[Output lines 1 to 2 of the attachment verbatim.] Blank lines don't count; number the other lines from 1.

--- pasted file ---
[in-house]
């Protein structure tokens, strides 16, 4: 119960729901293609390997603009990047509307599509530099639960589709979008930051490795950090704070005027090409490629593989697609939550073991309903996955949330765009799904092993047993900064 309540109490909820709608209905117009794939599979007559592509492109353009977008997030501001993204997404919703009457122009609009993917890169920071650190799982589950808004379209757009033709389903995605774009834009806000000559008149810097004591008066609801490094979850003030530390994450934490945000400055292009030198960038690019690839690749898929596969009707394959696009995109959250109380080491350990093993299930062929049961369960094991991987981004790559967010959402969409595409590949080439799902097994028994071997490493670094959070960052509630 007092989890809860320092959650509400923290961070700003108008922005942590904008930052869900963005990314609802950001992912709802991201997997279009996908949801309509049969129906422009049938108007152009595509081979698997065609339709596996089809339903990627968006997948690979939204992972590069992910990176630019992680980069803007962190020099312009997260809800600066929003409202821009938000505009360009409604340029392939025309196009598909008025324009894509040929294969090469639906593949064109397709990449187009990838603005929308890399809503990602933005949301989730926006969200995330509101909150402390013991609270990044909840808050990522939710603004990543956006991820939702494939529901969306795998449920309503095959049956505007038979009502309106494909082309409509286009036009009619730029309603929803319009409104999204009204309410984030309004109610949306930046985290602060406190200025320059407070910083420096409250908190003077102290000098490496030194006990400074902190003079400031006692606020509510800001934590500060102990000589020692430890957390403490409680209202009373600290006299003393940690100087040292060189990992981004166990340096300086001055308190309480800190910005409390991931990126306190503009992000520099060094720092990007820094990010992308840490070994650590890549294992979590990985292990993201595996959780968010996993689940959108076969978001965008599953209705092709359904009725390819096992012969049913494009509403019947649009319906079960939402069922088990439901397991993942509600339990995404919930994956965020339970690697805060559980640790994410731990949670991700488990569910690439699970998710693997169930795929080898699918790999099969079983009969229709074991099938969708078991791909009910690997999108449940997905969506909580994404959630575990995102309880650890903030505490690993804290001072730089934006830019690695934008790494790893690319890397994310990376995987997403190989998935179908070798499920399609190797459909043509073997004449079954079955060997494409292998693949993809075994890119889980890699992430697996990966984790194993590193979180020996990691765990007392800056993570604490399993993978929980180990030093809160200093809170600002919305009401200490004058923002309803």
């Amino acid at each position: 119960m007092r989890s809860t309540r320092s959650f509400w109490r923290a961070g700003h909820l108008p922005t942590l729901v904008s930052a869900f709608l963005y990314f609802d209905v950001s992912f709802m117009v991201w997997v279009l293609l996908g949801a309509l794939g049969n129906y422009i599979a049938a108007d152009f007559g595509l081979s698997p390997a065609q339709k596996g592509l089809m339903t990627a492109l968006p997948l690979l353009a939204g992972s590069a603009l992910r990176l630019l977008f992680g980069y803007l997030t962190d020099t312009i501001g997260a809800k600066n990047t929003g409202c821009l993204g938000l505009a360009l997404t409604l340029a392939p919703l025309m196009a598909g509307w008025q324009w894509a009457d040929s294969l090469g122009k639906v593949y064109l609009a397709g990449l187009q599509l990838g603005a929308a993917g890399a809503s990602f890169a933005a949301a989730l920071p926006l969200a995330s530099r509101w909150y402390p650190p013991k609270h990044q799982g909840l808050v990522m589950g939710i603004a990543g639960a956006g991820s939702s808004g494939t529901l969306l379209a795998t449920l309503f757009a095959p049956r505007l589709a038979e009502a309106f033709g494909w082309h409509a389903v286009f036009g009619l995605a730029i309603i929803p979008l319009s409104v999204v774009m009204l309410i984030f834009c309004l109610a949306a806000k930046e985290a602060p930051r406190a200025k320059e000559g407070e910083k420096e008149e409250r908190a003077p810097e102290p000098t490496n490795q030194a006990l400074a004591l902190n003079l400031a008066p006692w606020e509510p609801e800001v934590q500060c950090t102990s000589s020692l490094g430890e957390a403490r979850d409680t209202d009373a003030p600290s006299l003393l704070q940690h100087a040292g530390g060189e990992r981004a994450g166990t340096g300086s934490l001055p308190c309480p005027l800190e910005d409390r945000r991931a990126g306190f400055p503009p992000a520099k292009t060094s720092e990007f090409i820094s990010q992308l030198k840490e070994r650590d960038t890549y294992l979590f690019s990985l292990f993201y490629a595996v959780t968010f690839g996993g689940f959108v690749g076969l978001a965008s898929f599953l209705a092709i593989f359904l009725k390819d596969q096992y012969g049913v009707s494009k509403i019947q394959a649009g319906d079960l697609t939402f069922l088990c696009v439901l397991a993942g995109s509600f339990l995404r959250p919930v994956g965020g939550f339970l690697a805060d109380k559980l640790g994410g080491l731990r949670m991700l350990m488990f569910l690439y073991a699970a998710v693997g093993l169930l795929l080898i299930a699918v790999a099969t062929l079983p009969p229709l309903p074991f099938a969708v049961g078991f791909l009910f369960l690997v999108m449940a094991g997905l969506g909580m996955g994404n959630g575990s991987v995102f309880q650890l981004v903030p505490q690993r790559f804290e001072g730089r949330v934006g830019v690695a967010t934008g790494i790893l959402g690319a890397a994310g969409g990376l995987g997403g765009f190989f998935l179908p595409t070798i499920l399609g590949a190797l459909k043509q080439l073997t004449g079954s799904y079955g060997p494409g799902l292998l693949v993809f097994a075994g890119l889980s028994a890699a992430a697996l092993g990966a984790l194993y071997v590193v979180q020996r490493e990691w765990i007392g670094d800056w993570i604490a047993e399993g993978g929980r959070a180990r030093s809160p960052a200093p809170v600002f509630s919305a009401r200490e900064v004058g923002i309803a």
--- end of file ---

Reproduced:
[in-house]
């Protein structure tokens, strides 16, 4: 119960729901293609390997603009990047509307599509530099639960589709979008930051490795950090704070005027090409490629593989697609939550073991309903996955949330765009799904092993047993900064 309540109490909820709608209905117009794939599979007559592509492109353009977008997030501001993204997404919703009457122009609009993917890169920071650190799982589950808004379209757009033709389903995605774009834009806000000559008149810097004591008066609801490094979850003030530390994450934490945000400055292009030198960038690019690839690749898929596969009707394959696009995109959250109380080491350990093993299930062929049961369960094991991987981004790559967010959402969409595409590949080439799902097994028994071997490493670094959070960052509630 007092989890809860320092959650509400923290961070700003108008922005942590904008930052869900963005990314609802950001992912709802991201997997279009996908949801309509049969129906422009049938108007152009595509081979698997065609339709596996089809339903990627968006997948690979939204992972590069992910990176630019992680980069803007962190020099312009997260809800600066929003409202821009938000505009360009409604340029392939025309196009598909008025324009894509040929294969090469639906593949064109397709990449187009990838603005929308890399809503990602933005949301989730926006969200995330509101909150402390013991609270990044909840808050990522939710603004990543956006991820939702494939529901969306795998449920309503095959049956505007038979009502309106494909082309409509286009036009009619730029309603929803319009409104999204009204309410984030309004109610949306930046985290602060406190200025320059407070910083420096409250908190003077102290000098490496030194006990400074902190003079400031006692606020509510800001934590500060102990000589020692430890957390403490409680209202009373600290006299003393940690100087040292060189990992981004166990340096300086001055308190309480800190910005409390991931990126306190503009992000520099060094720092990007820094990010992308840490070994650590890549294992979590990985292990993201595996959780968010996993689940959108076969978001965008599953209705092709359904009725390819096992012969049913494009509403019947649009319906079960939402069922088990439901397991993942509600339990995404919930994956965020339970690697805060559980640790994410731990949670991700488990569910690439699970998710693997169930795929080898699918790999099969079983009969229709074991099938969708078991791909009910690997999108449940997905969506909580994404959630575990995102309880650890903030505490690993804290001072730089934006830019690695934008790494790893690319890397994310990376995987997403190989998935179908070798499920399609190797459909043509073997004449079954079955060997494409292998693949993809075994890119889980890699992430697996990966984790194993590193979180020996990691765990007392800056993570604490399993993978929980180990030093809160200093809170600002919305009401200490004058923002309803």